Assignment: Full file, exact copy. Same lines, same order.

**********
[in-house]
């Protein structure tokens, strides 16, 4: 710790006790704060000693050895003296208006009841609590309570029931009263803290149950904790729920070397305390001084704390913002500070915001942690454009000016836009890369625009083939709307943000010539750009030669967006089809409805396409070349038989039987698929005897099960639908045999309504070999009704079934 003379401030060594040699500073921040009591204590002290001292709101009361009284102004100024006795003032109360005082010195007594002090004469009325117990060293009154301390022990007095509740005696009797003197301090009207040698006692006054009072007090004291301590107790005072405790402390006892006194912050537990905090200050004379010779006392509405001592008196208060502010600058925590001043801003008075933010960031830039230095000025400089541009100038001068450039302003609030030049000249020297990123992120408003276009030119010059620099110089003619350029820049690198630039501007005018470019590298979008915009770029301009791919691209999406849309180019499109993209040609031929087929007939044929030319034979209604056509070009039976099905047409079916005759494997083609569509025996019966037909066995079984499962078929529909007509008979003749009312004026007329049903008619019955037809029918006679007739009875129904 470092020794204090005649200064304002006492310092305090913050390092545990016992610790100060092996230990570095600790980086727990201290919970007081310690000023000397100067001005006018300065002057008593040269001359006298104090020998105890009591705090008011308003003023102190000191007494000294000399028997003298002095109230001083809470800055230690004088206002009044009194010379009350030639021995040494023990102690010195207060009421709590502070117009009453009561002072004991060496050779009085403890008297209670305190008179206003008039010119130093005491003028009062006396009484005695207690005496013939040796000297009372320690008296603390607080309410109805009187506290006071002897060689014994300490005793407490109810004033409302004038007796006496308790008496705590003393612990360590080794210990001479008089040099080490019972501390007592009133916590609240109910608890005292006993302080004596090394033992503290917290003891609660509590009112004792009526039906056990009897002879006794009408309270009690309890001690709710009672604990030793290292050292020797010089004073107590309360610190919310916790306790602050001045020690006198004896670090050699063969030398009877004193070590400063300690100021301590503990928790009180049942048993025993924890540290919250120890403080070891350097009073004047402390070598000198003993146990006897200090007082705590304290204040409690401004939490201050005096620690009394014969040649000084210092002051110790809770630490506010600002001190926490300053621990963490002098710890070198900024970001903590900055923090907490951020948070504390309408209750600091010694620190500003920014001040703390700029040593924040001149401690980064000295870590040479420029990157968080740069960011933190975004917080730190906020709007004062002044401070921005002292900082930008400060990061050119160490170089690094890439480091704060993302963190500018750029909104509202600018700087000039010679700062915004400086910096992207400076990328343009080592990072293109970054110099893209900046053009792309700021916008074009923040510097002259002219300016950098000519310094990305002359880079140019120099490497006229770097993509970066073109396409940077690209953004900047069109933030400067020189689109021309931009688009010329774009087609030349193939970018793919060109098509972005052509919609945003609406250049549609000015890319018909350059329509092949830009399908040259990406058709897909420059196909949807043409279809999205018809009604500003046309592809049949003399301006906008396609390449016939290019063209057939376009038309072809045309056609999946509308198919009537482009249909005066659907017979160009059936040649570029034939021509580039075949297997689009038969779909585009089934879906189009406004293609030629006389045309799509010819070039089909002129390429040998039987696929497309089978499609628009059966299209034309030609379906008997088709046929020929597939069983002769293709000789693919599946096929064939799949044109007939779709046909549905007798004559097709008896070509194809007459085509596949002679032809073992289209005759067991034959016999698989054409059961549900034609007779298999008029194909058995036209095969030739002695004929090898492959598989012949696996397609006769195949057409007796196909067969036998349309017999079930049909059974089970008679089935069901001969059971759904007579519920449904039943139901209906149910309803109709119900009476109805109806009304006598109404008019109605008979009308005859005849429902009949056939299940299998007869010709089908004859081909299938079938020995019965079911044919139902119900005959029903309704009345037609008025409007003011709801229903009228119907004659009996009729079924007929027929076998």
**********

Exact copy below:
[in-house]
């Protein structure tokens, strides 16, 4: 710790006790704060000693050895003296208006009841609590309570029931009263803290149950904790729920070397305390001084704390913002500070915001942690454009000016836009890369625009083939709307943000010539750009030669967006089809409805396409070349038989039987698929005897099960639908045999309504070999009704079934 003379401030060594040699500073921040009591204590002290001292709101009361009284102004100024006795003032109360005082010195007594002090004469009325117990060293009154301390022990007095509740005696009797003197301090009207040698006692006054009072007090004291301590107790005072405790402390006892006194912050537990905090200050004379010779006392509405001592008196208060502010600058925590001043801003008075933010960031830039230095000025400089541009100038001068450039302003609030030049000249020297990123992120408003276009030119010059620099110089003619350029820049690198630039501007005018470019590298979008915009770029301009791919691209999406849309180019499109993209040609031929087929007939044929030319034979209604056509070009039976099905047409079916005759494997083609569509025996019966037909066995079984499962078929529909007509008979003749009312004026007329049903008619019955037809029918006679007739009875129904 470092020794204090005649200064304002006492310092305090913050390092545990016992610790100060092996230990570095600790980086727990201290919970007081310690000023000397100067001005006018300065002057008593040269001359006298104090020998105890009591705090008011308003003023102190000191007494000294000399028997003298002095109230001083809470800055230690004088206002009044009194010379009350030639021995040494023990102690010195207060009421709590502070117009009453009561002072004991060496050779009085403890008297209670305190008179206003008039010119130093005491003028009062006396009484005695207690005496013939040796000297009372320690008296603390607080309410109805009187506290006071002897060689014994300490005793407490109810004033409302004038007796006496308790008496705590003393612990360590080794210990001479008089040099080490019972501390007592009133916590609240109910608890005292006993302080004596090394033992503290917290003891609660509590009112004792009526039906056990009897002879006794009408309270009690309890001690709710009672604990030793290292050292020797010089004073107590309360610190919310916790306790602050001045020690006198004896670090050699063969030398009877004193070590400063300690100021301590503990928790009180049942048993025993924890540290919250120890403080070891350097009073004047402390070598000198003993146990006897200090007082705590304290204040409690401004939490201050005096620690009394014969040649000084210092002051110790809770630490506010600002001190926490300053621990963490002098710890070198900024970001903590900055923090907490951020948070504390309408209750600091010694620190500003920014001040703390700029040593924040001149401690980064000295870590040479420029990157968080740069960011933190975004917080730190906020709007004062002044401070921005002292900082930008400060990061050119160490170089690094890439480091704060993302963190500018750029909104509202600018700087000039010679700062915004400086910096992207400076990328343009080592990072293109970054110099893209900046053009792309700021916008074009923040510097002259002219300016950098000519310094990305002359880079140019120099490497006229770097993509970066073109396409940077690209953004900047069109933030400067020189689109021309931009688009010329774009087609030349193939970018793919060109098509972005052509919609945003609406250049549609000015890319018909350059329509092949830009399908040259990406058709897909420059196909949807043409279809999205018809009604500003046309592809049949003399301006906008396609390449016939290019063209057939376009038309072809045309056609999946509308198919009537482009249909005066659907017979160009059936040649570029034939021509580039075949297997689009038969779909585009089934879906189009406004293609030629006389045309799509010819070039089909002129390429040998039987696929497309089978499609628009059966299209034309030609379906008997088709046929020929597939069983002769293709000789693919599946096929064939799949044109007939779709046909549905007798004559097709008896070509194809007459085509596949002679032809073992289209005759067991034959016999698989054409059961549900034609007779298999008029194909058995036209095969030739002695004929090898492959598989012949696996397609006769195949057409007796196909067969036998349309017999079930049909059974089970008679089935069901001969059971759904007579519920449904039943139901209906149910309803109709119900009476109805109806009304006598109404008019109605008979009308005859005849429902009949056939299940299998007869010709089908004859081909299938079938020995019965079911044919139902119900005959029903309704009345037609008025409007003011709801229903009228119907004659009996009729079924007929027929076998």